Health, Law and Society
This distinctive LLM programme examines how to approach some of the greatest challenges and opportunities for law and policy as mechanisms to address health and wellbeing. It looks at questions including reproductive justice, social and mental health and wellbeing, health inequalities, and the diverse roles of social and political institutions in shaping health, law and society.
It therefore goes beyond traditional courses on healthcare law to look at the relationships between law, governance and health across society and governmental sectors. Students will enjoy the opportunity to study wide-ranging questions concerning the impacts of law, regulation, policy and practice on health and wellbeing.
The attraction and utility of this LLM lies in both its subject coverage and the range of transferable skills it promotes. It would be of benefit in many different practical settings and careers. It is suitable for students working or planning a career in policy, healthcare management, health regulation (including at local authority level), healthcare and social care provision, legal practice, public health, advocacy, NGOs, special interest groups or legal/policy research.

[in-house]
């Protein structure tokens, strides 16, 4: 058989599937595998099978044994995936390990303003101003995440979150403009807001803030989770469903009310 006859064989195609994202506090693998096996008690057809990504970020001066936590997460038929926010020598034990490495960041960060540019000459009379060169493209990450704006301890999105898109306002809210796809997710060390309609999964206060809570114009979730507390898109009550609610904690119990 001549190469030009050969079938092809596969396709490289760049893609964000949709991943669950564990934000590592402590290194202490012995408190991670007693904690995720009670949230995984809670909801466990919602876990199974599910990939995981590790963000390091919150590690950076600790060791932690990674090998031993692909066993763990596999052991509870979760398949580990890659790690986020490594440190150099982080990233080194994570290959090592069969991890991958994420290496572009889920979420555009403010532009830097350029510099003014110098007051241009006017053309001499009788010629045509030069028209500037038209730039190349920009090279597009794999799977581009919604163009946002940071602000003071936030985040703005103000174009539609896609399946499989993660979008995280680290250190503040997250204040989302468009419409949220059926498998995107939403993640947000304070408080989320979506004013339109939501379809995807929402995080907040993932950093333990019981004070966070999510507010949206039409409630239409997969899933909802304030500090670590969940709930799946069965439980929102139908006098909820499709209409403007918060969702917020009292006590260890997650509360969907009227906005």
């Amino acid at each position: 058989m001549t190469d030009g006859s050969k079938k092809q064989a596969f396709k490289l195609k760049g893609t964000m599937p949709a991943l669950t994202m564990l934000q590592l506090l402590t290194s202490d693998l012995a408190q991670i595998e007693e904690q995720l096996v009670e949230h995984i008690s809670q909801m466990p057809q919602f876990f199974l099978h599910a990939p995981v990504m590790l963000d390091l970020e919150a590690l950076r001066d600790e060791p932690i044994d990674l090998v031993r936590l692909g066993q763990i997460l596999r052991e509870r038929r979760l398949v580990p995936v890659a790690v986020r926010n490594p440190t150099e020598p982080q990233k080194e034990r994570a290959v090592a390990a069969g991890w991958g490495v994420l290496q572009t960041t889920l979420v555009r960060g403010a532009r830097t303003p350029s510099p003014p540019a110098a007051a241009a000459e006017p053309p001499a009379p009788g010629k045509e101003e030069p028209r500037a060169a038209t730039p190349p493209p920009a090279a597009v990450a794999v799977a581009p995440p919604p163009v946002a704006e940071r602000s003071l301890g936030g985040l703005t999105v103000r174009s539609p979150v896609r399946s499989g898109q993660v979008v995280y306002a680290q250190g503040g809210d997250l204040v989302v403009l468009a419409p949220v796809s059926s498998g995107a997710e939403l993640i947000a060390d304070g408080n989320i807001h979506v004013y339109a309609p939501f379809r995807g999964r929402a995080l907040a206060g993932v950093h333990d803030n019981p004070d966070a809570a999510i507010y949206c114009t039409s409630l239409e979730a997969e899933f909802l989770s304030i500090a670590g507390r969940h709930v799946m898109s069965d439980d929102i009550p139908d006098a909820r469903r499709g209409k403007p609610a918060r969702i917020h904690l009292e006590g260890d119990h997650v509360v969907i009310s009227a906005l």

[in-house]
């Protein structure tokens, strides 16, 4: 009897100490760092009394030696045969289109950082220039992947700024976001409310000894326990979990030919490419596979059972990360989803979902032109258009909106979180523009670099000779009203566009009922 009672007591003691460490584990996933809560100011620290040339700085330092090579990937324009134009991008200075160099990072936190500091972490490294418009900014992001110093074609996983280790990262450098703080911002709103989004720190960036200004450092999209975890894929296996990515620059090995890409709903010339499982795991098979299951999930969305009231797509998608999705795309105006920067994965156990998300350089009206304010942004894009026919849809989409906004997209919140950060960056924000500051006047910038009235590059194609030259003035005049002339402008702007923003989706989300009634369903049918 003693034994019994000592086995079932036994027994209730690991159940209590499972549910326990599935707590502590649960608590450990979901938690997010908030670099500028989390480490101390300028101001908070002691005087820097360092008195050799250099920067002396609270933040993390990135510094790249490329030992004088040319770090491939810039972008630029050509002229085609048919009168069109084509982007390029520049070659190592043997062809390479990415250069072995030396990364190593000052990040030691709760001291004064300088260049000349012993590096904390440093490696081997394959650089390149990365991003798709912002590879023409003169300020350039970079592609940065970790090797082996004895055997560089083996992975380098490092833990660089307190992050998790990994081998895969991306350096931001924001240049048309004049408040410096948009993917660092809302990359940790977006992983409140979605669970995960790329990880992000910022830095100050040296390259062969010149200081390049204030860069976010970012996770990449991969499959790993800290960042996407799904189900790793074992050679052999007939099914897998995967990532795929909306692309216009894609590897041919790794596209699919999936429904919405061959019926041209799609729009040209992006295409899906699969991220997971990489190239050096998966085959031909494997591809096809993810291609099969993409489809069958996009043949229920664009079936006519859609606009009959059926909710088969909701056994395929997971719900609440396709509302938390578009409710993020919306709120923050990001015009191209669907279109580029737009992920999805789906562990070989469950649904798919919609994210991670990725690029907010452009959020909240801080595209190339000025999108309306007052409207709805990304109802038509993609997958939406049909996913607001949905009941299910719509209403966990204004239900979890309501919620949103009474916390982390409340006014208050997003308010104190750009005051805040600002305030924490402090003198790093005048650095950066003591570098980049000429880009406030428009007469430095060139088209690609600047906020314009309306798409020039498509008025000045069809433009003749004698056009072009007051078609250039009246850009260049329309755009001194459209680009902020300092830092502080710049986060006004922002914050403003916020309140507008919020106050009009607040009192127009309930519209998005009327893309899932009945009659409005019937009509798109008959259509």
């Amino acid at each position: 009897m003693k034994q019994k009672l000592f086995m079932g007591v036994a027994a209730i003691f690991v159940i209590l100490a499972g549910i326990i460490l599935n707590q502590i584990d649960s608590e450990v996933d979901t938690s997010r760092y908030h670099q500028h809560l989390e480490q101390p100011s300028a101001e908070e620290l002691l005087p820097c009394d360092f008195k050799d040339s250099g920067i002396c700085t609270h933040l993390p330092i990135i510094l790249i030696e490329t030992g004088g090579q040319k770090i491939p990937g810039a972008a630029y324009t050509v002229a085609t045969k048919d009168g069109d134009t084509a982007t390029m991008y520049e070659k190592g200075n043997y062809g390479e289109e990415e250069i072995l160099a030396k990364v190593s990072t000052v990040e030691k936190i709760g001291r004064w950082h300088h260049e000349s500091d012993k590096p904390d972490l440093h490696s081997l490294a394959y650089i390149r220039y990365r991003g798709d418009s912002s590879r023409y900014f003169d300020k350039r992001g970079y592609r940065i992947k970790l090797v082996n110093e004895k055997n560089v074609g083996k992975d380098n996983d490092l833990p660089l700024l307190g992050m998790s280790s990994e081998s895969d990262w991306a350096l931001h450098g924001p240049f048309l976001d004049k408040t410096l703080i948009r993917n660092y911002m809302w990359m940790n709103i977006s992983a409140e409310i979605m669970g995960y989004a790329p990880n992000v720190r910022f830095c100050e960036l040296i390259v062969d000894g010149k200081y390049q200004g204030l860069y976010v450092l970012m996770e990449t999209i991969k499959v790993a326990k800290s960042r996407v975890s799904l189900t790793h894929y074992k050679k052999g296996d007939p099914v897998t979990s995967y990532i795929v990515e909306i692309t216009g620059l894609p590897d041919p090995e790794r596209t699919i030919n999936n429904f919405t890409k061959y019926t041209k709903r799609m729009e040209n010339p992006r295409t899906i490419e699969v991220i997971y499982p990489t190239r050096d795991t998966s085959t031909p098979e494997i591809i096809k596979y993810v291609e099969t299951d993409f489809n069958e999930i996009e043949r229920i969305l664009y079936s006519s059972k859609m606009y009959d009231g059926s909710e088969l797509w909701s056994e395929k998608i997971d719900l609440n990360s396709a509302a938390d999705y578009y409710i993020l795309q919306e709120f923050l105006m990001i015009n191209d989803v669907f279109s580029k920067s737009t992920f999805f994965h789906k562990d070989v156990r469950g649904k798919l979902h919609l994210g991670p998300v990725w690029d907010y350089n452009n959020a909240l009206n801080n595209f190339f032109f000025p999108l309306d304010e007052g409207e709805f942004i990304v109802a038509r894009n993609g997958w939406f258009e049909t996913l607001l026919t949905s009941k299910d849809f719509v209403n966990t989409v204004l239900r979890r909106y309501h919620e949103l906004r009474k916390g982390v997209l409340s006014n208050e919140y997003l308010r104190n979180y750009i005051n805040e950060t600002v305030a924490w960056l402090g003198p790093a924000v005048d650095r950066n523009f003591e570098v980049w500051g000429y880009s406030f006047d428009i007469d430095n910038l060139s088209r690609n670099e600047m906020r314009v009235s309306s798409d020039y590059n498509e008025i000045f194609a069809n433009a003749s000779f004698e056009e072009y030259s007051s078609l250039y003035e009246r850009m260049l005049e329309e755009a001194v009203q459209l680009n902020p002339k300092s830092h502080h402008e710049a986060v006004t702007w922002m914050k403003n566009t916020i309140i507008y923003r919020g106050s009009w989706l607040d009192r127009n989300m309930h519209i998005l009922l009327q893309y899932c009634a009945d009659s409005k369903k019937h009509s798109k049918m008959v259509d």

You will be taught by leading academics who combine internationally recognised research profiles with wide experience within organisations responsible for policy development, professional regulation and social advocacy. The programme includes core teaching in health law and governance, along with specialist units. Please visit our Research Centre webpage for more information.
The University of Bristol Law School has a large and vibrant international student community and LLM students benefit from small class sizes taught by world-leading experts. Lots more information about the School is available on our 'Why Bristol Law School?' webpage, which includes short videos.
Applicants are expected to hold an upper second-class honours degree (or equivalent professional experience) in disciplines associated with the focus of the programme. A degree in law is not a prerequisite.
See international equivalent qualifications on the International Office website.
Students will take four units (120 credit points overall, 30 credit points each) and a compulsory dissertation (60 credit points). The units are made up of two compulsory core health law units, an optional specialist health law unit and an open choice of LLM unit.
Visit our programme catalogue for full details of the structure and unit content for our LLM in Health, Law and Society. (http://www.bris.ac.uk/unit-programme-catalogue/RouteStructure.jsa?byCoho...)
Fees quoted are per annum and subject to annual increase.
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